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Half of all Hospital Adverse Drug Reactions are Preventable, Study Says | DeLand Medical Malpractice Attorney

Half of all Hospital Adverse Drug Reactions are Preventable, Study Says

More than half of all adverse drug reactions that occur among patients in hospitals and emergency rooms are preventable, according to a new study.

Researchers from the Nordic School of Public Health in Gothenburg, Sweden, say the findings that preventable adverse drug reactions or PADRs are so widespread has large implications for healthcare systems.

According to the study, the frequency of PADRs leading to hospitalization or emergency visit among adult out-patients was 2 percent and that 51 percent of all such adverse d drug reactions or ADRs were preventable. Among the elderly, preventability was as high as 71 percent. For in-patients, the frequency of PADRs was 1.6 percent and 45 percent of all such ADRs were preventable.

“The reasons for high numbers of PADRs are varied; they may include poor co-ordination of care, lack of time and knowledge among health professionals, and lack of patient education,” said pharmacist Katja Hakkarainen, from the Nordic School of Public Health.

Preventable ADRs can take many forms. One is internal bleeding associated with the use of anticoagulant (blood-thinning) therapy to prevent clotting; if this is poorly monitored, severe problems can occur.

Inappropriate use of painkillers can also lead to severe gastrointestinal bleeding. Other types of PADR may occur when there is a contraindication for a particular treatment which is ignored or overlooked. It may also be that, although the treatment is correct, the patient takes too high a dose.

Hakkarainen and colleagues undertook the first meta-analysis of preventable adverse drug reactions (PADRs) in both out-patients and in-patients. In a meta-analysis, evidence from a number of studies is combined in order to give a result with more statistical power. By bringing together the results of 22 studies, the researchers were able to measure both the frequency of ADRs and their preventability in a hospital and emergency setting.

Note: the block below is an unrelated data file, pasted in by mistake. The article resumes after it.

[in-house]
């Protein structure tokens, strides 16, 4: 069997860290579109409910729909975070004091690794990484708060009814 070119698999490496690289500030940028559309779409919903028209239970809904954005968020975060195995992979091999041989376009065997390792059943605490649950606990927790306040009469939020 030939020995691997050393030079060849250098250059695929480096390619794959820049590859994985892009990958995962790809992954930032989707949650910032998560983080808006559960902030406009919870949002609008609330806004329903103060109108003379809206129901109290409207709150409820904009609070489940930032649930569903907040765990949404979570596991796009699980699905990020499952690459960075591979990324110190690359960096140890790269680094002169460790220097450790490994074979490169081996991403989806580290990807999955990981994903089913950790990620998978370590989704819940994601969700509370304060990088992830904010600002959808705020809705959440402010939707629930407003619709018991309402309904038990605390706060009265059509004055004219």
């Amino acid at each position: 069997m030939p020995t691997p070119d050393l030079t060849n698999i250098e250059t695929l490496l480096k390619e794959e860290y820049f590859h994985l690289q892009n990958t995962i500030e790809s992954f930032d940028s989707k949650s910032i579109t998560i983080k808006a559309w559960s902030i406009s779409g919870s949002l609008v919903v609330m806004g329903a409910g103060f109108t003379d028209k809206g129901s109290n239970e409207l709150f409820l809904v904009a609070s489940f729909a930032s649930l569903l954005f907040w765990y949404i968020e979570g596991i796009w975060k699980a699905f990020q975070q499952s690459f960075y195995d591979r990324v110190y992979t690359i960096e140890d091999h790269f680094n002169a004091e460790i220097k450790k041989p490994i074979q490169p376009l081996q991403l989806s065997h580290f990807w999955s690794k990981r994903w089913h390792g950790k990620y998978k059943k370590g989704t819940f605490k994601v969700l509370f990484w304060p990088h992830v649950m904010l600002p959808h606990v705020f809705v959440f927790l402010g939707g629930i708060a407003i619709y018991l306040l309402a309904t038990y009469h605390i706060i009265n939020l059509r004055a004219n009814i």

“We knew that ADRs were common and that some of them were preventable,” said Hakkarainen, “but no previous study had looked at their frequency in both in-patients and out-patients. We would have liked also to investigate their frequency in primary care, where the ADR did not lead to a hospital or emergency visit, but there are very few data available on this issue.”

At a time when more and more medications are available and used across all age groups, the frequency of both ADRs and PADRs is bound to increase, the researchers say, emphasizing that it is important to differentiate between the two.

For example, some ADRs occur even though the treatment was correct and in line with recommendations, and some of these may be relatively minor when compared with the benefit of the therapy. These ADRs are considered to be non-preventable.

Other studies have found that PADRs are more severe than non-preventable ones, the researchers say.

In one study, 32 percent of all PADRs were severe – potentially life threatening, causing permanent damage, or requiring intensive care – while only 19 percent of the non-preventable ADRs were severe. In another, 65 percent of all PADRs caused a hospital admission or prolonged a hospital stay, while most non-preventable ADRs were less severe, with only 33 percent leading to hospital admission or a prolonged stay.

“Unfortunately there is no consensus today on what to do to prevent ADRs”, Hakkarainen said. “But our finding that they are so common means that it is imperative to create a climate in which they are not hidden and that there is no ‘blame and shame’ involved. Human error will occur while humans continue to work in healthcare and use medicines. Thus, safety measures need to be incorporated into the health system.”

For more on medical safety issues, see the library of articles by Daytona Beach medical malpractice attorney.

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